Any book, movie, or video game which bears the burden of lofty expectations is vulnerable to a possibly undeserved critical attack. After all, if you’ve pumped yourself up for a particularly meaty experience, anything short of perfect will feel too lean, and seldom is anything perfect. On the other hand, when an experience has sold itself as a rich, rewarding one and you are left feeling neither rich nor rewarded, a backlash is only natural.

The two experiences aren’t mutually exclusive, of course. I’m not sure yet which side, if either, Watch_Dogs falls upon.

When footage for Watch_Dogs was first shown at E3 2012, it was dazzling. The gameplay demo promised the slick, cyberpunk offspring of Deus Ex: Human Revolution and the first Assassin’s Creed. Needless to say, I was salivating; but I thought to reserve my judgment. After all, Ryse was originally supposed to be a 360-exclusive, Kinect-based gladiatorial combat sim and we all saw how that turned out.

The story, as I understand it, is as follows: The player character is Aiden Pearce, whose guttural voice immediately charmed me – I started having Adam Jensen flashbacks. After a mass conversion to technology based on a “Central Operating System,” one thread of technology governs all aspects of life. The game is set in future Chicago. Aiden is a hacker with a bone to pick, and has managed to work his way into the system.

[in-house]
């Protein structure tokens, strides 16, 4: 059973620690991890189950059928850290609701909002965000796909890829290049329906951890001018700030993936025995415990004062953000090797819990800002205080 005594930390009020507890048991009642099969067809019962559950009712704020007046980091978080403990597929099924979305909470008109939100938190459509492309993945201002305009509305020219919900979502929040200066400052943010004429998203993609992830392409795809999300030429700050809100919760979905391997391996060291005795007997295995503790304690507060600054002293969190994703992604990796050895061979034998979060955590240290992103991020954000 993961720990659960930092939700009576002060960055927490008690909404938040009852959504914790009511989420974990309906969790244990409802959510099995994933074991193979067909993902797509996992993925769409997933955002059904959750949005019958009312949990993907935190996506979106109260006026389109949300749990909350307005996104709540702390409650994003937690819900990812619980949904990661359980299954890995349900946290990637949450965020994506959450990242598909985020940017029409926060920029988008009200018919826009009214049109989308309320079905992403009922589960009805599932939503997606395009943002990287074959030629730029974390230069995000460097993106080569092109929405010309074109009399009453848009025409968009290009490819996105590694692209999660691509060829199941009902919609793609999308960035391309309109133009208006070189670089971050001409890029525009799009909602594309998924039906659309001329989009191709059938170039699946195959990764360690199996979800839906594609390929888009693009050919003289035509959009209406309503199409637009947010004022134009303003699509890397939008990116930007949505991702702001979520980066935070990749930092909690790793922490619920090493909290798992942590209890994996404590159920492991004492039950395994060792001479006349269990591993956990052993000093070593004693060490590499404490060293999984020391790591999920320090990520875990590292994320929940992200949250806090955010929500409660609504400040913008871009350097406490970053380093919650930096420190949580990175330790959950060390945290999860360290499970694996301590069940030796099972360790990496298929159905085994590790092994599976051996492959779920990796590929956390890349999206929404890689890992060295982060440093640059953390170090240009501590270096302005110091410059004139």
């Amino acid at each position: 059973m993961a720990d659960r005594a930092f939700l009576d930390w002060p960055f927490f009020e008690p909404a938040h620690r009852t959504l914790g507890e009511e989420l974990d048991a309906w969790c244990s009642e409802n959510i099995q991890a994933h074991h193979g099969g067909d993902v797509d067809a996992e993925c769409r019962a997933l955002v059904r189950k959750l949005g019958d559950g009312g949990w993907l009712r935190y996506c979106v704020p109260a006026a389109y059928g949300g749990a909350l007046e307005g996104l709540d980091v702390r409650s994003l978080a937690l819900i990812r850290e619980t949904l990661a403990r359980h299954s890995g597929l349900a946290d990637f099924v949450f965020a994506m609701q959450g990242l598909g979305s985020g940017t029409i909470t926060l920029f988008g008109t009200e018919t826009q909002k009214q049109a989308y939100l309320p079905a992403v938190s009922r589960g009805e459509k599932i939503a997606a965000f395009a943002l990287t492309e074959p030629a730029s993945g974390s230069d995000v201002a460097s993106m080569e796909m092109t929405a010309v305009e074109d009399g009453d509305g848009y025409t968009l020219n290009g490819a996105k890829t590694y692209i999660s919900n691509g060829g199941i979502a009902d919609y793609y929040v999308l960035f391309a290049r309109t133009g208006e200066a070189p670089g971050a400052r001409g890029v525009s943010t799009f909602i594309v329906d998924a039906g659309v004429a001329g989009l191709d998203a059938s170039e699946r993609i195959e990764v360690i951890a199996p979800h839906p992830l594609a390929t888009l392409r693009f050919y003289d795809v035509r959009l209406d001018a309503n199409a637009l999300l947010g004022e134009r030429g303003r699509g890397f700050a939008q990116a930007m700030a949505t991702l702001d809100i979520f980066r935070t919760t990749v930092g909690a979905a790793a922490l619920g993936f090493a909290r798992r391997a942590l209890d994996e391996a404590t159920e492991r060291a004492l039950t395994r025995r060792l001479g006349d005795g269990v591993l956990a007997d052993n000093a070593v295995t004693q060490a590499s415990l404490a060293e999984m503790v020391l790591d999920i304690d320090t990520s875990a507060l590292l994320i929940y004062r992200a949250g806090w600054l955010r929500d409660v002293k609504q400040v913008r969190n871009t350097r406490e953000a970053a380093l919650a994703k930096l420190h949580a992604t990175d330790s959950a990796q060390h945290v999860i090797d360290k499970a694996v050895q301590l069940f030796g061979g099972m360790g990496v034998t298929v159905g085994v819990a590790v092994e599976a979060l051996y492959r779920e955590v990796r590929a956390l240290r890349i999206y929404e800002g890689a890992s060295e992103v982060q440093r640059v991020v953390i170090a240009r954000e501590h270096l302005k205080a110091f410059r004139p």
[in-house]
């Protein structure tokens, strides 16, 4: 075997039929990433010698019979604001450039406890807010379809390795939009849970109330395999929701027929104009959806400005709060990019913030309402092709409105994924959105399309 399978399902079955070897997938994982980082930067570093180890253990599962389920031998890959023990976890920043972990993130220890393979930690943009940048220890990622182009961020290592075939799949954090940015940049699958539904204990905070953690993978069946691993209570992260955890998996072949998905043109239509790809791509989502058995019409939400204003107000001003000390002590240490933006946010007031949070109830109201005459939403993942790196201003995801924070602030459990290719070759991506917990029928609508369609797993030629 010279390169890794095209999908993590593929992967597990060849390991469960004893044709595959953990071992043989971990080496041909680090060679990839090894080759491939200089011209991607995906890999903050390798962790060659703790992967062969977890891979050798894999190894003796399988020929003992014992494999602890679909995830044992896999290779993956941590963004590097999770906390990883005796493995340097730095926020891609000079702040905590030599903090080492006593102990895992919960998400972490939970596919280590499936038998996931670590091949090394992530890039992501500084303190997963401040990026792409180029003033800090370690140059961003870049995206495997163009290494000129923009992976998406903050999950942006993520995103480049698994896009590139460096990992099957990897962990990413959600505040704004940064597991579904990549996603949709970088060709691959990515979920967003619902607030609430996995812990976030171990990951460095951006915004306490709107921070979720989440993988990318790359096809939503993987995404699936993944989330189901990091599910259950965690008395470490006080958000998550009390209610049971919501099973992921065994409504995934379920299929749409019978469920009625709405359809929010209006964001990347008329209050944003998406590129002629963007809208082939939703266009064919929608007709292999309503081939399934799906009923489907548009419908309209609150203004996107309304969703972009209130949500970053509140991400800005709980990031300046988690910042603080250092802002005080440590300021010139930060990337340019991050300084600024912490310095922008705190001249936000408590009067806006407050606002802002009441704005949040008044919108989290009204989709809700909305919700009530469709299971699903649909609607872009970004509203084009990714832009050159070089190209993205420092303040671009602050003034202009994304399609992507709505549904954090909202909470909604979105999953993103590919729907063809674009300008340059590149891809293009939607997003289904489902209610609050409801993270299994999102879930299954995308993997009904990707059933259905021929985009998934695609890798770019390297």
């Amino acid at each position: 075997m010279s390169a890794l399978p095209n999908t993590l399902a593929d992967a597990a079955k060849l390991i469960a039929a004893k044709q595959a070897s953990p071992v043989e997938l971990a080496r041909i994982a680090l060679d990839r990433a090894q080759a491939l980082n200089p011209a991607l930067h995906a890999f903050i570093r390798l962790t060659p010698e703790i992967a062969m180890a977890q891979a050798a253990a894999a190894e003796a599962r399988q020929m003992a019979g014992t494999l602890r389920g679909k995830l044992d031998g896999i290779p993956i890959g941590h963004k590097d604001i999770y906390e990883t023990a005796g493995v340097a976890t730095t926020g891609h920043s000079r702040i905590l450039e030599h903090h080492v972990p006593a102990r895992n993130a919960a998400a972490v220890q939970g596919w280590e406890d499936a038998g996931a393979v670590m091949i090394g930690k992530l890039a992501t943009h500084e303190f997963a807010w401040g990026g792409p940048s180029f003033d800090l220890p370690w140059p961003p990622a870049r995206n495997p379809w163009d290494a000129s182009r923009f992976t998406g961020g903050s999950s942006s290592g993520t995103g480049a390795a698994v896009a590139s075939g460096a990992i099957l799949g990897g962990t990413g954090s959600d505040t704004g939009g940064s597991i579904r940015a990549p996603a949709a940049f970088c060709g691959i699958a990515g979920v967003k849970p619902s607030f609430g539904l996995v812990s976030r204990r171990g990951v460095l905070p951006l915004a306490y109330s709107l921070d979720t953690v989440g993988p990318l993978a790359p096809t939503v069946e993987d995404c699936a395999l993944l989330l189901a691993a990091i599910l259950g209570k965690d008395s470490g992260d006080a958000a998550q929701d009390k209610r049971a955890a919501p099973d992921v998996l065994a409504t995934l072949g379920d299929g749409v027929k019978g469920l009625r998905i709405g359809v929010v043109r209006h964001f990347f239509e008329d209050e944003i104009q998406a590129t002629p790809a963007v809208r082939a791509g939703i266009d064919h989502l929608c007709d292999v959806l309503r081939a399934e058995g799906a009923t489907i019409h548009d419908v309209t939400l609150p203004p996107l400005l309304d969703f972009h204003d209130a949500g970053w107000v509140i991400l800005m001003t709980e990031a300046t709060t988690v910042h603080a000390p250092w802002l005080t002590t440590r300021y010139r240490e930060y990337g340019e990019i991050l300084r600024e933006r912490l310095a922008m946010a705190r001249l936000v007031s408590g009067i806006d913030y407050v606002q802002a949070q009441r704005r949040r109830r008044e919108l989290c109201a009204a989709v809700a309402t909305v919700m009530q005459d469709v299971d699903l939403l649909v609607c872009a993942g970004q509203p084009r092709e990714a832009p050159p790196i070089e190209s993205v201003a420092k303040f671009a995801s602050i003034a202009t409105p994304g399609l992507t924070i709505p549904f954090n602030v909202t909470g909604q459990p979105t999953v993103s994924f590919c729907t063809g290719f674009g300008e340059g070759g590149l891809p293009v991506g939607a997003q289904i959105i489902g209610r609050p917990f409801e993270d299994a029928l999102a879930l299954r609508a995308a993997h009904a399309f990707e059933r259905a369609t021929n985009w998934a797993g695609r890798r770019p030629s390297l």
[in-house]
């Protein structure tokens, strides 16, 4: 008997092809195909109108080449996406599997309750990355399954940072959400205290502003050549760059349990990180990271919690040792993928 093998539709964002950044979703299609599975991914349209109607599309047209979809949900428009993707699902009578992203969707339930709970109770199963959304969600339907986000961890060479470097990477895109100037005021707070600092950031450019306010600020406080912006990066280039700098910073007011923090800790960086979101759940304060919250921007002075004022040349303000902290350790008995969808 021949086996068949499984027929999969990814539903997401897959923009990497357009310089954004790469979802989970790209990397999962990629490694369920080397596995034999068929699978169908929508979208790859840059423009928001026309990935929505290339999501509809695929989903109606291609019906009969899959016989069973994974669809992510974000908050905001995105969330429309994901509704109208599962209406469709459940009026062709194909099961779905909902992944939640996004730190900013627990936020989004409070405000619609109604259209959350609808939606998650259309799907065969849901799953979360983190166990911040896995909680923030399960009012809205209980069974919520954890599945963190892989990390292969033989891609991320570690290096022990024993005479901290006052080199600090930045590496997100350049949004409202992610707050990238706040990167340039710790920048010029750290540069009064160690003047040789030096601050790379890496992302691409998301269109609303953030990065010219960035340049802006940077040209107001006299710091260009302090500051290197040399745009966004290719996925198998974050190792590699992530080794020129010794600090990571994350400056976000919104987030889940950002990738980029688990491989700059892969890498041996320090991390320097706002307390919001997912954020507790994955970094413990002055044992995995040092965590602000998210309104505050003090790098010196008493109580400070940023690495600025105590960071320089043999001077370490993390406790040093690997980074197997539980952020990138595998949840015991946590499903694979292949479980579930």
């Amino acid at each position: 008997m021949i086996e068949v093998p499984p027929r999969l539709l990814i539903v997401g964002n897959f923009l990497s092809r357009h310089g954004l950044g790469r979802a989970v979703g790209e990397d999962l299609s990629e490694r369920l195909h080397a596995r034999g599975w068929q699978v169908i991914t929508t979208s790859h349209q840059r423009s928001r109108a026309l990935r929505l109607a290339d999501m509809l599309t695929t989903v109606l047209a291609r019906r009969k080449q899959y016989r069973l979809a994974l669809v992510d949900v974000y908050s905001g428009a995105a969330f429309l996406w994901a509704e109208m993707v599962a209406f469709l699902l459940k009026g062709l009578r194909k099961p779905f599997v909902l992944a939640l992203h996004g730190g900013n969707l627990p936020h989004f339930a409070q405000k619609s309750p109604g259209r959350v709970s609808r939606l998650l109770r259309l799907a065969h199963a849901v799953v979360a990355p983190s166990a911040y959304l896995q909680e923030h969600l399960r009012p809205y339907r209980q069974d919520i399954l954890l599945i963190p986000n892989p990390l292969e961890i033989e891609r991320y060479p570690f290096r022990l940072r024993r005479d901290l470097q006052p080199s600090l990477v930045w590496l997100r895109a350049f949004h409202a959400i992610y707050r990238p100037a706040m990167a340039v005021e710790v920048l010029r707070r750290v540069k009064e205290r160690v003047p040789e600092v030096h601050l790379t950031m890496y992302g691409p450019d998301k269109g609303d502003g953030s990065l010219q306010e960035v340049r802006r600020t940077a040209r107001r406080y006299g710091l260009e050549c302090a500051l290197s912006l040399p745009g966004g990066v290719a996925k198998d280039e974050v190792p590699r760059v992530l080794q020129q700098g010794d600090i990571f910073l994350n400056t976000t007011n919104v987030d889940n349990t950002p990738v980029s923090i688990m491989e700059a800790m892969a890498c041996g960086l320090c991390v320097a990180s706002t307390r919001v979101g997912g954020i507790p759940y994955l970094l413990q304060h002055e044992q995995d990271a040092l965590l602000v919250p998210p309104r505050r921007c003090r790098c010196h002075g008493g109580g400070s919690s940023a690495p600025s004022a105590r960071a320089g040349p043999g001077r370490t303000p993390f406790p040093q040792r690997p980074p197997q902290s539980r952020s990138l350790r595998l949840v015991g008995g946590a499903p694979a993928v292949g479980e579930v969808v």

The gameplay shown thus far is what has attracted the most attention ... or it should be what’s attracted the most attention. The player is able to use the CtOS against the city authorities. Aiden can remotely interact with all manner of things in the environment. From changing the street lights to accessing the life story of literally everyone you bump into, there doesn’t seem to be much of a limit to what Aiden can do. He’s also a skilled hand-to-hand combatant and marksman.

The artificial intelligence in Watch_Dogs looks surprisingly sophisticated. It might not be as good as what was shown in the gameplay demo, but I’m hoping it’s at least somewhat as good. It looked as though civilians would be able to respond contextually to Aiden’s presence and antics.

On the graphical front, I really wish the look of the game was not the current topic on everyone’s lips. If the game delivers on every other front, then I don’t mind if it looks more current-gen than next-gen, but I also realize why that’s not satisfying. I’m hoping that the actual game can deliver the pretty gloss it has shown in the trailers.

I’m hopeful for this one, though I’ve been let down enough to be cautious at the same time.

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I'm the daughter of a veteran who spent my childhood in Killeen. As of 2013, I have a degree in English from the University of Texas at Austin. I'm a critic of books, films, television, and video games. Find me on Twitter: @rachel_knows

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